But in 1199 Yoritomo’s life came to an end, it is not known exactly what happened to him, some say he died after falling from a horse because of the injuries it caused.

HOJO MASAKO BECOMES NUN

After the death of her husband, Masako decided to become a nun, she cut her hair herself and began practicing buddhism, however she did not confine herself in a monastery.

She continued to rule behind the scenes with his son Minamoto no Yoriie, the new leader of the clan, while his father Tokimasa and the Hojo clan took over Kamakura and maintained the power of the shogunate until 1333.

The young Yorii married a daughter of the Hiki clan, who were enemies of the Hojo clan, an act that marked his future and early death. As his mother Masako realized that the young couple planned a betrayal of the Hojo clan.

But Masako intervened and was not consumed, however, Yorii’s wife was executed and that would mark the misfortune of Yorii, who was exiled and soon killed by orders from his grandfather Tokimasa, in 1204.

HOJO MASAKO AND HIS THIRD SHOGUNATE

After the Death of his son Yorii, Masako diplomatically arranged for the successor to be his second son Minamoto no Sanemoto in 1203.

In an era where blood ties only mattered if it was a succession to power, Masako had to resist the death of his son and his eldest grandson, on the orders of his father Tokimasa.

And upon learning that he planned to do the same with his second son, Sanemoto, she asked his younger brother Hojo Yoshitoki for help, so that they would threaten his father if he did not abdicate power.

This is how the fierce Masako defended his youngest son and his own power from the clutches of his father, who by 1205 was the most powerful man in Kamakura.

DECLIVE THE POWER OF HOJO MASAKO

After staying strong and stable for fourteen years, they hadn’t realized that a wound from the past had become infected and would soon attack.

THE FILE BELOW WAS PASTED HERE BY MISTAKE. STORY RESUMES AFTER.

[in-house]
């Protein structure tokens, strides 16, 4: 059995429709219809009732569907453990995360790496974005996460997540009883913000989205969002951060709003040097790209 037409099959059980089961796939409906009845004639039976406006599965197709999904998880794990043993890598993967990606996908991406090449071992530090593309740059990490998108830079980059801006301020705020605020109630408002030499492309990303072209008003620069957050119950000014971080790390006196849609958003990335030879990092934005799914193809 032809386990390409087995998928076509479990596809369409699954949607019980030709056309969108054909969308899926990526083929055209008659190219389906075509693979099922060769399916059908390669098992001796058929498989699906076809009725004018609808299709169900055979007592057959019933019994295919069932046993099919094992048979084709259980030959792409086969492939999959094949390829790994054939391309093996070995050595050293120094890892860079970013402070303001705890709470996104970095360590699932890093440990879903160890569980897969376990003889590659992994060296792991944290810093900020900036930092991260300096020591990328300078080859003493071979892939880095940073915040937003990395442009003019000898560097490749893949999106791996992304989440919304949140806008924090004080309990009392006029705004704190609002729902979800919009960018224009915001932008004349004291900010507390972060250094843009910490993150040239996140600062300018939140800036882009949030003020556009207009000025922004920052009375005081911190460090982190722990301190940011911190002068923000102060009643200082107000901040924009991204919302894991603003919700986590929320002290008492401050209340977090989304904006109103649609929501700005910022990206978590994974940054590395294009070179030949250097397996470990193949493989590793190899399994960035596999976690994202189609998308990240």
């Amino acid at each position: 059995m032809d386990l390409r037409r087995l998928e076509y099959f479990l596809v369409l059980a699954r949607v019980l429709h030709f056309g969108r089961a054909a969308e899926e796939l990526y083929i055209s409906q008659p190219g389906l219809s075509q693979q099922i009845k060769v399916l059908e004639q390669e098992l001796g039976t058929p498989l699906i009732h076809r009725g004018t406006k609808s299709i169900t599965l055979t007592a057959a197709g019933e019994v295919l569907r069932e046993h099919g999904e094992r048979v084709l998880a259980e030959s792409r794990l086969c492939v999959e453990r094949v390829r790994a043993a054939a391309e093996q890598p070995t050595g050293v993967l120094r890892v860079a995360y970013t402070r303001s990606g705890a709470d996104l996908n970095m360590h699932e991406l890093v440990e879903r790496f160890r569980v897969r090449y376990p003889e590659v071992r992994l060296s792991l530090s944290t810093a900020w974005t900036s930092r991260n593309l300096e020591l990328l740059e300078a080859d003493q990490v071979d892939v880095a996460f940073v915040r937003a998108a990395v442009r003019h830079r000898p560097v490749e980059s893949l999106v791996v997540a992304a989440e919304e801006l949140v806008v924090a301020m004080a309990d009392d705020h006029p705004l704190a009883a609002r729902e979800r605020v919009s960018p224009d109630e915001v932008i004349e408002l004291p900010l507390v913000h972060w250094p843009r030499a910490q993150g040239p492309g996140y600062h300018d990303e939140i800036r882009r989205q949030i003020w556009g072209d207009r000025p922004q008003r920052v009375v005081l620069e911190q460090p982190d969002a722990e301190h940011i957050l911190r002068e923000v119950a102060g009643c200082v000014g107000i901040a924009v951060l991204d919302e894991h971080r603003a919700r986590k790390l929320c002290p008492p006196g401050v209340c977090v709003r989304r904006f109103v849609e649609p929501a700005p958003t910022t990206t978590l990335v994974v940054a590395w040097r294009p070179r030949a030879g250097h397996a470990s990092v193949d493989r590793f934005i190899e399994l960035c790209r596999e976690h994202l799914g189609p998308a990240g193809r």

Minamoto no Sanemoto was killed by surprise by his nephew, the youngest son of Minamoto no Yorii, who unfairly hated him for having replaced his father to power.

That year, in 1219, his nephew was persecuted and executed, thus ending, perhaps without realizing it, the Minamoto clan lineage.

Quickly, Masako thought a plan not to lose power and named a seven-year-old boy named Kujo Yoritsune who had Minamoto blood ties.

But his diplomacy did not work very well this time and by 1221 the Emperor Go-Toba rebelled in a failed attempt to restore the Emperor’s power. Yoshitoki successfully stopped Go-Toba’s intentions in what became known as the Jokyu War in 1221.

DEATH OF HOJO MASAKO

From there things would not go very well for Masako, by 1224, his brother and ally Yoshitoki died of a fulminating disease.

Her husband and children had already died, her father died in 1215 and now her brother, her last relative and friend also left her.

By 1225 shortly after making his last negotiation in favor of the shogunate of his protege against the Miura clan, Masako died quietly.

He died at 69 years of age and was known as the shogun nun or the ama-shogun, as it was well known that she ruled after the shogun in turn.

In this way, she was able to remain in power in Japan for 33 years, and 26 years longer than Minamoto no Yoritomo himself who died in 1199; That was her husband and first shogun of Japan.

KATANA HOJO MASAKO

In his honor and his splendid abilities to govern and know how to move the threads of war in his favor, this katana was forged.

The Hojo Masako Katana brings together its best qualities.

Other Famous Samurais